PORTSMOUTH-VIEW FROM THE SALUTING PLATFORM.

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VIEW FROM THE SALUTING PLATFORM

THE correctness of this view will be immediately recognized by every person in

the least acquainted with Portsmouth. The platform, from which it is taken, forms the

grand promenade of the inhabitants, and is usually the first place visited by strangers,

on account of the prospect which is thence obtained. Immediately in front of the

engraving is seen the northern extremity of the platform, on which are two soldiers,

who seem indulging themselves with a leisurely inhalation of the fresh breeze from the

water, after having liberally expended a portion of their own breath in sounding their

bugles at parade. Beyond the platform, the most conspicuous object is the Government

Semaphore, with three flags displayed as a signal; and to the left, the landing-place

called the King’s Stairs. Beyond the old round tower is seen the flag-ship of the Port

Admiral ; and, between her and the gun-brig which is running in, a distant view is

obtained of the Town Hall of Gosport.

Portsmouth, one of our greatest naval depots, is situated near the south western

extremity of the island of Portsea, in the county of Hampshire, and is about seventy

miles S.S.W. of London. Adjoining to it, on the northward, is the town of Portsea; and to

the south-east, without the walls, lays the suburb of South Sea. The three places may

be considered as forming one large town, under the general name of Portsmouth, the

aggregate population of which is about 50,000. The population of Gosport, which lies

to the westward of Portsmouth, on the opposite side of the harbour, is, with that of the

adjacent hamlet of Stoke, about 12,000. The docks and naval storehouses are within

the precinct of Portsea; the hospital and the victualling establishment are at Gosport;

and the offices of the Port Admiral and the residence of the Lieutenant-Governor are

at Portsmouth, within the lines of which are also the barracks for the accommodation

of the garrison. Portsmouth is strongly fortified by a circuit of bastions and a moat,

which enclose the town on the landslide, and which are connected with a similar line,

extending in a semi-circular form round the landslide of Portsea. In the event of a siege,

it would require 14,000 men to form an efficient garrison for the united towns. The

situation of Portsmouth is low and marshy ; and the peculiar smell which arises from

the mud at low water, and from the moat, may be perceived at the distance of two or

three miles, in approaching the town from the northward.

The principal church at Portsmouth stands in St. Thomas’-street, and nearly in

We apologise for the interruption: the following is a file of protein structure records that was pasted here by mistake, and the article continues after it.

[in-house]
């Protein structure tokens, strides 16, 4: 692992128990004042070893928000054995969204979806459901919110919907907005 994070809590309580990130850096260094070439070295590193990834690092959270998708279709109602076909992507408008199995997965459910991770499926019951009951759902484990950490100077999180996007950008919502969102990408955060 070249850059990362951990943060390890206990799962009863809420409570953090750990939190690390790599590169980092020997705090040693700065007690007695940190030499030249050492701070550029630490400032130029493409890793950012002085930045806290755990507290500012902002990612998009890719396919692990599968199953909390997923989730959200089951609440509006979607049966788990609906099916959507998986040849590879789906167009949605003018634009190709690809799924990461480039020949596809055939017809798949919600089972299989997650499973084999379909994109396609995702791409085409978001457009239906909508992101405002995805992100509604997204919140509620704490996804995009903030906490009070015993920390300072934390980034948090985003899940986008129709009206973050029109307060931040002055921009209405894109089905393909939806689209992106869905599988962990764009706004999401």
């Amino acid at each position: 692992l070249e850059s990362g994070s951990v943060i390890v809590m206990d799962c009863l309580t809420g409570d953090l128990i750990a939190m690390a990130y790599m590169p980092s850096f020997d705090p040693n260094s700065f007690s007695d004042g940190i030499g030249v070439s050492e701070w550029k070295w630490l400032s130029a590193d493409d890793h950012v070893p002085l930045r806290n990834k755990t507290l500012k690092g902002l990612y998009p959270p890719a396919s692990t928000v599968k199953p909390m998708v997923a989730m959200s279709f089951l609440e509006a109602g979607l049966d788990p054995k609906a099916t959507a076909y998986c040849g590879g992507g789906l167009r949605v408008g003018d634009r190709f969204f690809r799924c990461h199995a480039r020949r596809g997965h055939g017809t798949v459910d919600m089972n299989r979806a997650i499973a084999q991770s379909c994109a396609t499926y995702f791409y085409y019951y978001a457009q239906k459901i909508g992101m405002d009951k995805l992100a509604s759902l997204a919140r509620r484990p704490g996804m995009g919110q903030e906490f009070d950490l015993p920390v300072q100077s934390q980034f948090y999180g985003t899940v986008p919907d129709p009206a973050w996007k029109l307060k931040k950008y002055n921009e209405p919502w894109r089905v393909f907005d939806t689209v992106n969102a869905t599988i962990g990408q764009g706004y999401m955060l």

the centre of the town. It is dedicated to St. Thomas h Becket, and was erected between

1210 and 1220, by Peter de Rupibus, Bishop of Winchester. The transept and the

chancel are the only parts which remain of the original structure, the nave and side-

aisles having been rebuilt in 1692. At the same time the old tower, which formerly stood

above the intersection of the transepts and the nave, was taken down, and the present

one erected at the western entrance. It is surmounted with a cupola, and its height is

about 120 feet.

With the exception of the older parts of St. Thomas’ Church, which afford one or

two good specimens of the Gothic style, Portsmouth contains but little in the shape of

architectural antiquities that is likely to attract the notice of the stranger. The building,

above which the Semaphore is erected, near the northern extremity of the saluting

platform, was, in former times, the residence of the governor of the town. Previous

to the suppression of the monasteries and religious houses, it belonged to a Domus

Dei, or hospital, which was founded in 1238. A part of the church of this hospital is

yet standing at a short distance to the south-east of the Semaphore, and near to the

grand parade. It is now the garrison chapel; and against its walls are placed numerous

monuments erected to the memory of officers, both naval and military, who have died in

the service of their country.

“A tomb is theirs on every page,

An epitaph on every tongue;

The present hour, the future age,

For them bewail, to them belong.

For them the voice of festal mirth

Grows hushed, — their name the only sound;

While deep remembrance pours to worth

The goblet’s tributary round.

A theme to crowds, who knew them not,

Lamented by admiring foes,

Who would not share their glorious lot!

Who would not die the death they chose!”

• Line by Lord Byron “On the Death of Sir Peter Parker”

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